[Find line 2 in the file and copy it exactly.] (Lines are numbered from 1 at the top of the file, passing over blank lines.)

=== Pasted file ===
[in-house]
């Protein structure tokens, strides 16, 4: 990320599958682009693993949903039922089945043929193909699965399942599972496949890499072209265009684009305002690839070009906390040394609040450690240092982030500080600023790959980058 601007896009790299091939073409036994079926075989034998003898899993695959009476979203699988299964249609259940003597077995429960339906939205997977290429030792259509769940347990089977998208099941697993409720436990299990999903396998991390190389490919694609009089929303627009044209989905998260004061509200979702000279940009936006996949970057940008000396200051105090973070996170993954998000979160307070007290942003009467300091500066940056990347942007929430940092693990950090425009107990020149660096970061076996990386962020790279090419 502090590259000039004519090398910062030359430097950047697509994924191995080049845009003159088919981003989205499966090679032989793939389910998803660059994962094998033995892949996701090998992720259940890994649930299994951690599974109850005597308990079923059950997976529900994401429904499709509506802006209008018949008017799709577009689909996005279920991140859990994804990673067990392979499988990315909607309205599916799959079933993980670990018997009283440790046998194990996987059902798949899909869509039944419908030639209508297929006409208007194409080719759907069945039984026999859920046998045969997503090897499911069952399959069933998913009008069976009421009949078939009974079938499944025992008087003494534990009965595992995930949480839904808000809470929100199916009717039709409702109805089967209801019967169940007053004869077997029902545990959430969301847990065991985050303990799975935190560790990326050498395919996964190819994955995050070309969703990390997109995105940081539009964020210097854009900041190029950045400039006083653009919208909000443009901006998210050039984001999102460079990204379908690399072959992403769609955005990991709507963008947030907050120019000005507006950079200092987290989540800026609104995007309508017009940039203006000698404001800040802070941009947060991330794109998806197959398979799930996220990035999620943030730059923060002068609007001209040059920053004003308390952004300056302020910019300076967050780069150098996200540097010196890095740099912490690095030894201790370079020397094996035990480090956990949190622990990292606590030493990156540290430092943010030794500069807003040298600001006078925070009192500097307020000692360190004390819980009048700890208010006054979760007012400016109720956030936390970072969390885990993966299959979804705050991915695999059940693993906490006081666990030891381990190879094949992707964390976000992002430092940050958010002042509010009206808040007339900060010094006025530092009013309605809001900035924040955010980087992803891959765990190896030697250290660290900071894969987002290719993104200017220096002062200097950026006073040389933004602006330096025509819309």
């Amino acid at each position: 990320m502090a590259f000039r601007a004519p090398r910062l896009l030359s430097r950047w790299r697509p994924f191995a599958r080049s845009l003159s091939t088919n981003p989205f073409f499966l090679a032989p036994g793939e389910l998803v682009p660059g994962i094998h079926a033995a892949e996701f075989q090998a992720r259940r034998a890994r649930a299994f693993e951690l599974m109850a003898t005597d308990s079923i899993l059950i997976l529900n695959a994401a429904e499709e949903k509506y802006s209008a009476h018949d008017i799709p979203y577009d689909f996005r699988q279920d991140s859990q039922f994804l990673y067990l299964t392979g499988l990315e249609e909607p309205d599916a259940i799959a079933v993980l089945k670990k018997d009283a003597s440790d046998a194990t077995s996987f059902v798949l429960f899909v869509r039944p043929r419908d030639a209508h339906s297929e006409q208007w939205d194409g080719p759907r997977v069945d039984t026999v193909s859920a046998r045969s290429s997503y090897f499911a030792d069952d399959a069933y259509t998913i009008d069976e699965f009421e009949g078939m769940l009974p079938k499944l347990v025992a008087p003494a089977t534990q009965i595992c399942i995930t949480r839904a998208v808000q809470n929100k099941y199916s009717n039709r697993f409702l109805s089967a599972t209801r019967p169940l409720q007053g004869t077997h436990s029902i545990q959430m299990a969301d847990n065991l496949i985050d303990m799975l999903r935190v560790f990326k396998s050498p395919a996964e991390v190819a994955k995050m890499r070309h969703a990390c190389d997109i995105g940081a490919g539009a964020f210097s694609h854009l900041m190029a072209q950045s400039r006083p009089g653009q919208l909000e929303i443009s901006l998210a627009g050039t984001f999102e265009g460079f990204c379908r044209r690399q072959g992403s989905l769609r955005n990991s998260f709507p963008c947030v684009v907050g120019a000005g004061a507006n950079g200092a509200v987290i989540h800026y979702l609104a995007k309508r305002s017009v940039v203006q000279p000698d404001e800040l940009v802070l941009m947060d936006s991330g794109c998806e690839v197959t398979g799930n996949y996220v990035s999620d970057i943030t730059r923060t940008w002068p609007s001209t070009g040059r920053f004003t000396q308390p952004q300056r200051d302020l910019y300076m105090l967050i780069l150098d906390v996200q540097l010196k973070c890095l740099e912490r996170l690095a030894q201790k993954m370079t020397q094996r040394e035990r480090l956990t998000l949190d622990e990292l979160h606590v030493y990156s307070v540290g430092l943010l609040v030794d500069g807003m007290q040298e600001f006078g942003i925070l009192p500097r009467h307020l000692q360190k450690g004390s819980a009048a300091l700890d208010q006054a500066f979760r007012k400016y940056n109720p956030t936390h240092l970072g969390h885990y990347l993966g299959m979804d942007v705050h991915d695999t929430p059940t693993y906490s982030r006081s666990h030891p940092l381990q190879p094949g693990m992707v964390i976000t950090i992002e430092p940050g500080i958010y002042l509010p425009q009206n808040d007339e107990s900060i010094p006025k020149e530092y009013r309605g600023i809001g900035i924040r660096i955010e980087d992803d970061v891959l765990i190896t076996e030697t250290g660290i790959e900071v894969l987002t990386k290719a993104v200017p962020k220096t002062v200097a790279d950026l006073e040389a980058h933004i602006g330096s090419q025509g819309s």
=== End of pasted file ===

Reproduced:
């Protein structure tokens, strides 16, 4: 990320599958682009693993949903039922089945043929193909699965399942599972496949890499072209265009684009305002690839070009906390040394609040450690240092982030500080600023790959980058 601007896009790299091939073409036994079926075989034998003898899993695959009476979203699988299964249609259940003597077995429960339906939205997977290429030792259509769940347990089977998208099941697993409720436990299990999903396998991390190389490919694609009089929303627009044209989905998260004061509200979702000279940009936006996949970057940008000396200051105090973070996170993954998000979160307070007290942003009467300091500066940056990347942007929430940092693990950090425009107990020149660096970061076996990386962020790279090419 502090590259000039004519090398910062030359430097950047697509994924191995080049845009003159088919981003989205499966090679032989793939389910998803660059994962094998033995892949996701090998992720259940890994649930299994951690599974109850005597308990079923059950997976529900994401429904499709509506802006209008018949008017799709577009689909996005279920991140859990994804990673067990392979499988990315909607309205599916799959079933993980670990018997009283440790046998194990996987059902798949899909869509039944419908030639209508297929006409208007194409080719759907069945039984026999859920046998045969997503090897499911069952399959069933998913009008069976009421009949078939009974079938499944025992008087003494534990009965595992995930949480839904808000809470929100199916009717039709409702109805089967209801019967169940007053004869077997029902545990959430969301847990065991985050303990799975935190560790990326050498395919996964190819994955995050070309969703990390997109995105940081539009964020210097854009900041190029950045400039006083653009919208909000443009901006998210050039984001999102460079990204379908690399072959992403769609955005990991709507963008947030907050120019000005507006950079200092987290989540800026609104995007309508017009940039203006000698404001800040802070941009947060991330794109998806197959398979799930996220990035999620943030730059923060002068609007001209040059920053004003308390952004300056302020910019300076967050780069150098996200540097010196890095740099912490690095030894201790370079020397094996035990480090956990949190622990990292606590030493990156540290430092943010030794500069807003040298600001006078925070009192500097307020000692360190004390819980009048700890208010006054979760007012400016109720956030936390970072969390885990993966299959979804705050991915695999059940693993906490006081666990030891381990190879094949992707964390976000992002430092940050958010002042509010009206808040007339900060010094006025530092009013309605809001900035924040955010980087992803891959765990190896030697250290660290900071894969987002290719993104200017220096002062200097950026006073040389933004602006330096025509819309």